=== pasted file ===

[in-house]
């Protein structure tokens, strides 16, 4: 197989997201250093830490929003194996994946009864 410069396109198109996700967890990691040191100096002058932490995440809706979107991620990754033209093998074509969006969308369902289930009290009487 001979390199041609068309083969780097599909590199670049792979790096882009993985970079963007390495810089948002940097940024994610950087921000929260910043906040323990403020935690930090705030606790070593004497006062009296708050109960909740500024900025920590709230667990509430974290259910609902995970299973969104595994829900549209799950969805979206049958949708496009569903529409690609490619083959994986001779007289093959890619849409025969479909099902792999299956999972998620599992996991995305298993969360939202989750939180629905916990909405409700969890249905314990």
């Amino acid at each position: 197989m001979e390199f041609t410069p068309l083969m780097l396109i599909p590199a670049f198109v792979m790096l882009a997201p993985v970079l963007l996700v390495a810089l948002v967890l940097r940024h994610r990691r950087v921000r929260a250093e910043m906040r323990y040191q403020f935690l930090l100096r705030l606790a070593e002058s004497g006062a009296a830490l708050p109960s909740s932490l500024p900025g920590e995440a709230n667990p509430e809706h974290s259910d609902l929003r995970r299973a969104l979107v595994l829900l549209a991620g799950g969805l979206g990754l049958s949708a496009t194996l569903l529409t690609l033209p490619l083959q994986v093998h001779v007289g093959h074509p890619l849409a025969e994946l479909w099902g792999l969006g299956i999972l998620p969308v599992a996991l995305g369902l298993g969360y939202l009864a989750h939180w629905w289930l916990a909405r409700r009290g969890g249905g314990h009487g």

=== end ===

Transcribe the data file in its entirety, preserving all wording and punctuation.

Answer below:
[in-house]
């Protein structure tokens, strides 16, 4: 197989997201250093830490929003194996994946009864 410069396109198109996700967890990691040191100096002058932490995440809706979107991620990754033209093998074509969006969308369902289930009290009487 001979390199041609068309083969780097599909590199670049792979790096882009993985970079963007390495810089948002940097940024994610950087921000929260910043906040323990403020935690930090705030606790070593004497006062009296708050109960909740500024900025920590709230667990509430974290259910609902995970299973969104595994829900549209799950969805979206049958949708496009569903529409690609490619083959994986001779007289093959890619849409025969479909099902792999299956999972998620599992996991995305298993969360939202989750939180629905916990909405409700969890249905314990």
């Amino acid at each position: 197989m001979e390199f041609t410069p068309l083969m780097l396109i599909p590199a670049f198109v792979m790096l882009a997201p993985v970079l963007l996700v390495a810089l948002v967890l940097r940024h994610r990691r950087v921000r929260a250093e910043m906040r323990y040191q403020f935690l930090l100096r705030l606790a070593e002058s004497g006062a009296a830490l708050p109960s909740s932490l500024p900025g920590e995440a709230n667990p509430e809706h974290s259910d609902l929003r995970r299973a969104l979107v595994l829900l549209a991620g799950g969805l979206g990754l049958s949708a496009t194996l569903l529409t690609l033209p490619l083959q994986v093998h001779v007289g093959h074509p890619l849409a025969e994946l479909w099902g792999l969006g299956i999972l998620p969308v599992a996991l995305g369902l298993g969360y939202l009864a989750h939180w629905w289930l916990a909405r409700r009290g969890g249905g314990h009487g």